Memorial Park in Mohács (location; open daily from 9 a.m. to 6 p.m.; HUF 1,500 admission)
The 1526 battle of Mohács, after which Hungary lost its independence for centuries to come, is often regarded as the most tragic in the country’s history. This memorial park, a bit outside the city of Mohács, stands where the Ottoman army decimated 15,000 Hungarian troops. Wooden grave markers (and occasionally some excavated mass graves) are peppered throughout the expanse, which is anchored by the crown-shaped visitor’s center. Mohács is located a half-hour drive from Villány toward Budapest, so you could make this the first or the final stop of your trip if you’re visiting from the capital city.
Siklós Castle (location; open daily from 9:30 a.m. to 6:00 p.m.; HUF 1,900 admission)
The 10,000-resident Siklós, the biggest town in the wine region, is best known for the 13th-century massive fortress that sits above it. Initially it belonged to the Garai family, one of the most powerful in medieval Hungary, before passing through Ottoman, Habsburg, and other hands. Today, the place functions as a museum, showcasing torture chambers and Gothic and Renaissance remains, but you’re also here for the striking views from the outdoor terrace of the top floor.
Malkoç Bey mosque of Siklós (location; open daily for visitors except for Friday)
Siklós’s one surviving mosque — it used to have seven — bears witness to the period when the Ottoman Empire occupied parts of Hungary. The 16th-century octagonal brick-and-stone building was nicely renovated in 1993; the Turkish government provided the current interior decorations. The mosque today is still functional, mainly Bosnian refugees from Siklós visit it.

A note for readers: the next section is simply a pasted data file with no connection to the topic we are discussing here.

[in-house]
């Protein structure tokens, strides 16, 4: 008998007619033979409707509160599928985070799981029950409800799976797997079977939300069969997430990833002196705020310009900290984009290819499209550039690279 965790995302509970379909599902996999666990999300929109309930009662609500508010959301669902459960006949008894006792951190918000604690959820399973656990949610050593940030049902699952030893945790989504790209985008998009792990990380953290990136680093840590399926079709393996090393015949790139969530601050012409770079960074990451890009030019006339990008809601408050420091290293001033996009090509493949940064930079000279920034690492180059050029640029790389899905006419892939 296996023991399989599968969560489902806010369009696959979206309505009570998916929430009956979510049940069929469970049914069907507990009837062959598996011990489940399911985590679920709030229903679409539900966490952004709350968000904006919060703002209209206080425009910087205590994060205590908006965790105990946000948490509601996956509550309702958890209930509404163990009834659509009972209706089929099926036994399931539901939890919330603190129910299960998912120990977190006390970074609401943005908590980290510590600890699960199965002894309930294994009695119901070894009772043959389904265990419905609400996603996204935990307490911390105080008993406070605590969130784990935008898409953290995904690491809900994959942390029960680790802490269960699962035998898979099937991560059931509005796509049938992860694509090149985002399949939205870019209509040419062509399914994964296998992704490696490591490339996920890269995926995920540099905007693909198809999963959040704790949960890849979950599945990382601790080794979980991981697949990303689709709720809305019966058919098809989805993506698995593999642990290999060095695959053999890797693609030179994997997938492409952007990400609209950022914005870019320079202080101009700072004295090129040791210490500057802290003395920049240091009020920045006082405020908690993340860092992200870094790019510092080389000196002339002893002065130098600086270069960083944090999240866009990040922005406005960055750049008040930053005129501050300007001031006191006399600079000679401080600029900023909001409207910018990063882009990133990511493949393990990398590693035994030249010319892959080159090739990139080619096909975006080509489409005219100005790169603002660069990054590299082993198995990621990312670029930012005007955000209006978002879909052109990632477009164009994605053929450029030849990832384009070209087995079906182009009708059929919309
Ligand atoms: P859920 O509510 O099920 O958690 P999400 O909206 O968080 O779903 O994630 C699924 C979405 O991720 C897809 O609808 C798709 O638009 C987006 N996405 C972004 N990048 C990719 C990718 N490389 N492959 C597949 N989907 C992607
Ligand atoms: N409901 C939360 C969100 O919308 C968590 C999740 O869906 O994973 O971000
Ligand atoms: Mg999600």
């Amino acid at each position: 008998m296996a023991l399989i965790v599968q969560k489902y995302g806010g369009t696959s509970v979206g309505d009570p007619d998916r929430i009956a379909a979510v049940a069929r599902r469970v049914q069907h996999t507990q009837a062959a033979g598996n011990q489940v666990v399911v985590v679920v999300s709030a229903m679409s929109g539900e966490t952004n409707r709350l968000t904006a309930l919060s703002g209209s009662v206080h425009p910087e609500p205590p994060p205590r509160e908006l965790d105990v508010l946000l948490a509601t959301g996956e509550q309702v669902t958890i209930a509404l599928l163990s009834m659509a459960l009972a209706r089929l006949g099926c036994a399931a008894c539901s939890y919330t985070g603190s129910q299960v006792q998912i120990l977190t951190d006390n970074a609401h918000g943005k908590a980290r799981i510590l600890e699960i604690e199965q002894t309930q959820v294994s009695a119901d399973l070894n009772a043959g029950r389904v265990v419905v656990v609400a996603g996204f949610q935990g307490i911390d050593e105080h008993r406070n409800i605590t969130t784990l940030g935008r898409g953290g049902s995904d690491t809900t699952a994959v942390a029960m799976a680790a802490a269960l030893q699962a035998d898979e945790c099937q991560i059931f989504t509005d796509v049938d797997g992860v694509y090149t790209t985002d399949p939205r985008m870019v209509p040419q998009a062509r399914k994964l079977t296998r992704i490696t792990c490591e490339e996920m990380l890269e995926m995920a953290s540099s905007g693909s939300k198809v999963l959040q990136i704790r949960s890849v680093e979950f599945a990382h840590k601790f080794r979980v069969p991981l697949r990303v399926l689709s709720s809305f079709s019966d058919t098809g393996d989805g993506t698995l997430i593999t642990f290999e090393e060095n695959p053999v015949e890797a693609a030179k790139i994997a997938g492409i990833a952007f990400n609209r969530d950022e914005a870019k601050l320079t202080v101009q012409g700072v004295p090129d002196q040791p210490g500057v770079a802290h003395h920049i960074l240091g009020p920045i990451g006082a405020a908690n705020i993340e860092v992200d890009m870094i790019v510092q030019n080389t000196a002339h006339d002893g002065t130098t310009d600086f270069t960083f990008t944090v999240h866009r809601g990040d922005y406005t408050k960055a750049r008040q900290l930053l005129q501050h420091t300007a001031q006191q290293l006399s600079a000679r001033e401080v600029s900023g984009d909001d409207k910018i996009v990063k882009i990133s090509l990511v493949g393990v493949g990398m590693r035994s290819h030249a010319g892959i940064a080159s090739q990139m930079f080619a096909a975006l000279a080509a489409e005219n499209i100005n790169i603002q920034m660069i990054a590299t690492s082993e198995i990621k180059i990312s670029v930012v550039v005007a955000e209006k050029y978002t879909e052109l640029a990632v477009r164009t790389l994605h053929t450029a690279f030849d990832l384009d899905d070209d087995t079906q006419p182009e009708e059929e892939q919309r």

Nagyharsány statue park (location; open daily from 9 a.m. to 7 p.m.)
What used to be a limestone quarry in the side of Szársomlyó, the tallest hill of Villány, has been transformed into an open-air art exhibit. Since 1968, a motley collection of abstract statues stand here made by Hungarian and foreign sculptors. The artists’ colony is based just a short walk away in the striking Gyimóthy Villa, once owned by a wealthy wine merchant, which is also worth a peek.
The villages of Villánykövesd and Palkonya (location)
These two atmospheric villages are packed with clusters of adorable, gleaming white winery buildings built by German winemakers in the 19th century. In Palkonya, there’s an eye-catching red-domed, round church, commissioned in 1816 by the local feudal landlord, the Batthyány family.
Megbékélés (Appeasement) Chapel of Beremend (location)
György Csete (1937-2016) was a key figure within Hungary’s organic movement of architecture. Along with the better known Imre Makovecz, he believed that buildings need to form closer connections with their natural environments. His buildings are notoriously hard to dissect so it’s better to let them sink in on a sensual level. The 1998 Megbékélés (Appeasement) Chapel, located in the border town of Beremend, is dedicated to refugees of the Yugoslav Wars, which took place just across the border from here.
Pilgrimage site of Máriagyűd (location)
This collection of beautifully maintained clerical buildings is a popular destination for Roman Catholic pilgrims from near and far (in the 18th century, people came to Máriagyűd to pray to Virgin Mary to survive the plague). Apart from a frescoed Baroque church and monastery, there’s an open-air place of worship and a row of ceramic statues in the hillside depicting the crucifixion of Jesus.
Batthyány - Montenuovo mausoleum (location; open on Tuesday, Thursday, Saturday, Sunday from 2 pm. To 5 p.m.)
If you’d like an idea of how the aristocracy was laid to rest in 19th century Hungary, stop by the cemetery of Bóly near Villány. The oversized, Romanesque Revival mausoleum holds the remains of two distinguished families that lorded over the area for centuries. You can also glimpse at their former estate, located in the center of town, although it currently houses a facility for the mentally disabled and can’t be visited.
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